Tuesday, April 28, 2009

Dear Delusional Wretch

Look what I found!

It's a dusty old ruin, just like you.

Cordially Yours,
The Red-Haired Monk of Excess

Monday, April 27, 2009


I knew it was out there somewhere, beyond the horizon, with its towers of glass and steel and the masses and all that bullshit. I suppose I'll always know it's there. I miss it most days, but it ain't half bad out here. Blue skies, greenery, wildlife. Sure the raccoons get into the trash all the damn time and I go days sometimes without seeing another damn soul, but you get to appreciate all the nature being out there.

I still think about her. She had a pink flower in her hair and a dragon tattoo winding its way down her right leg. She came up to my table in the back of the cavernous bar, her silhouette slowly appearing behind the cigarette smoke like a ghost. Just seeing her outline I knew she was beautiful. When she cut through the smoke and I got a good look at her all I could do was try to devise a way to break the ice, but she walked right over to me and set her drink down.

Christ, how long ago was it? We lived the life in those days. There was the cash, the cars, the getaways, and the gang. We had our stupid little hideouts that were sure to be raided by the police not even a week after we found them. We always had to move around, but we always had the money to do it. There was that time when Joey, our vault guy, got his hand stuck in the car door and messed it up but good. We had to scrape by for a month before he could open those safes again. Still, no matter who we split the take with it was always just me and her in the end heading out to the bars with a big sack of cash and the will to spend every last cent.

She wanted to settle down, do things right with an alter and a priest. Hell, I didn't even know she was raised Catholic. We were gonna buy a place. I was gonna open a bar like I was planning to do the night she met me and we stole our first car together; before we started living that crazy life. We were going to go legit; we were going to do it right.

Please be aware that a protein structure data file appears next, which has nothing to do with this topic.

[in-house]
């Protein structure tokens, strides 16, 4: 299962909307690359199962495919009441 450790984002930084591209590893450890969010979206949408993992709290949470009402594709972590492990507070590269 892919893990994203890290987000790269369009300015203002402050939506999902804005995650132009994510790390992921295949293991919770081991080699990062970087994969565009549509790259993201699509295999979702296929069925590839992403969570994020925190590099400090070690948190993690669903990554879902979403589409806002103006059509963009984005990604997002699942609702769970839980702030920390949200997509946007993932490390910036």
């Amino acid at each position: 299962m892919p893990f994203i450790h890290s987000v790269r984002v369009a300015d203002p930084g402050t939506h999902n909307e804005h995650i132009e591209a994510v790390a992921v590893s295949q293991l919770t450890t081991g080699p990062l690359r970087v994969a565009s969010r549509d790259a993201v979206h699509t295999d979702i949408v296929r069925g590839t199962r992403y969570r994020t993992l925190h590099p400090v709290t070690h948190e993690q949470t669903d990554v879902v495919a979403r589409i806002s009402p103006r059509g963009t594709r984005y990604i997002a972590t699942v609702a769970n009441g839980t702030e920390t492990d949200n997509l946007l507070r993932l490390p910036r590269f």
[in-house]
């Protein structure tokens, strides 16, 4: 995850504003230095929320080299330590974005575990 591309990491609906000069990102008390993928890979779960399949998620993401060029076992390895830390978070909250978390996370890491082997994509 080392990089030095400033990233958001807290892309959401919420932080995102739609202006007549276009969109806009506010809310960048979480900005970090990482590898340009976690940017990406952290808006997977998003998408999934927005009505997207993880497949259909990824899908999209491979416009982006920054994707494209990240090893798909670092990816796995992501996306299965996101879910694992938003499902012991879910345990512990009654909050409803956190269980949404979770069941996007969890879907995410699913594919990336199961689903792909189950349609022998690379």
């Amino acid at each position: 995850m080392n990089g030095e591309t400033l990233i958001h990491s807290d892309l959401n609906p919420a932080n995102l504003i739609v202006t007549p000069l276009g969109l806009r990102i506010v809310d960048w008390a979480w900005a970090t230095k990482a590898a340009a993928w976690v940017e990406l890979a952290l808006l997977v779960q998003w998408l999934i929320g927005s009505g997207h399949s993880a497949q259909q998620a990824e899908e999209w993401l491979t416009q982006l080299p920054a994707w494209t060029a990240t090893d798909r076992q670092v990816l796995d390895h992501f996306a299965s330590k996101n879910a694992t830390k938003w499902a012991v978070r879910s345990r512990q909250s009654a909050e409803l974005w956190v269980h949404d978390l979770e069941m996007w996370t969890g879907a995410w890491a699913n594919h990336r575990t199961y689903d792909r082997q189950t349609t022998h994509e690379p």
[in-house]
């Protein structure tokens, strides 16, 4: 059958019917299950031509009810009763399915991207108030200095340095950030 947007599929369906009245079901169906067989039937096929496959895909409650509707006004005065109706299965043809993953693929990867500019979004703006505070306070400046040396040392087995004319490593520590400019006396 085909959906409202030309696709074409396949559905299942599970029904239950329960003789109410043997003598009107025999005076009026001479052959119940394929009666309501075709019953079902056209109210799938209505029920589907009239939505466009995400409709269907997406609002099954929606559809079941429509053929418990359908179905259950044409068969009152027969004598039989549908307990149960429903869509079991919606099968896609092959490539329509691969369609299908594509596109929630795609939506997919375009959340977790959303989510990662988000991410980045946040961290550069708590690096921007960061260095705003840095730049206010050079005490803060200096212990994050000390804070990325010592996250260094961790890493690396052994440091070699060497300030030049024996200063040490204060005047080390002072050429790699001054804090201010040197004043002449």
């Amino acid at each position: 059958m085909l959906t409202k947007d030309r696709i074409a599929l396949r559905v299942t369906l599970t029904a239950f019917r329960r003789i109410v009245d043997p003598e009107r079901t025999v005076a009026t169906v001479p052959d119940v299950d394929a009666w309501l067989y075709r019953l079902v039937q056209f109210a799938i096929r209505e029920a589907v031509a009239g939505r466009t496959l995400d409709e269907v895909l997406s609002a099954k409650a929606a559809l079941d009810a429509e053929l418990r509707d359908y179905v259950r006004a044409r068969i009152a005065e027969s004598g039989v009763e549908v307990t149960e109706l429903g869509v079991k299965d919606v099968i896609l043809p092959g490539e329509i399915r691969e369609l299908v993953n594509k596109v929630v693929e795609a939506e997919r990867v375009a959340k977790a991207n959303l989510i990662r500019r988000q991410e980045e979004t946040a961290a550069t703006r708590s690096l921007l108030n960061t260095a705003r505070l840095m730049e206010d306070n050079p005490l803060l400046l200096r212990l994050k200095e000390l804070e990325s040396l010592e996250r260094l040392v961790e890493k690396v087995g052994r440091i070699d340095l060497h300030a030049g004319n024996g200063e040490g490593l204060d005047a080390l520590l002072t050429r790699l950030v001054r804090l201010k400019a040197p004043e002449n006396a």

We were gonna-

I pulled her out of the bank and put her in the car ready to rush her to the doc. She told me to drive. She said to keep driving until the engine dropped out of the damn car and that we'd start over wherever that would be.

She outlived the car by three days. It's sitting out there a rusted-out heap in the grass with her underneath it.

So yeah, I miss the city and the old crew and the hustle and bustle and cash and the long nights out on the town. I miss it every day, but the best thing the city ever gave me is under that car, and I'm never going to leave her side.

Tuesday, April 21, 2009

Dear You Foolish Fool

Old and Stuck in the Grass.

Reminds me of you.

The Dusty Emperor of Nothing

Trojan Horse

From a transcript of a lecture at Wooster College in Wooster, Ohio by an anonymous graffiti artist. The speaker wore a black bag over their head for the duration of the lecture.

I want to thank you all, first, for asking me here today. I don’t get to do many of these. So, anyway, let’s get started.

Graffiti is more important than Monet.

It’s true. And I’m not telling you this like some bullshit academe or professor who memorized every book in the library.

I’m credible.

I’m not a sidewalk chalker or a bathroom stall scratcher, though some of the most insightful things I’ve ever read have been scrawled on the walls over urinals. But seriously, graffiti is more important than Monet. And Kandinsky. And Degas. And da Vinci.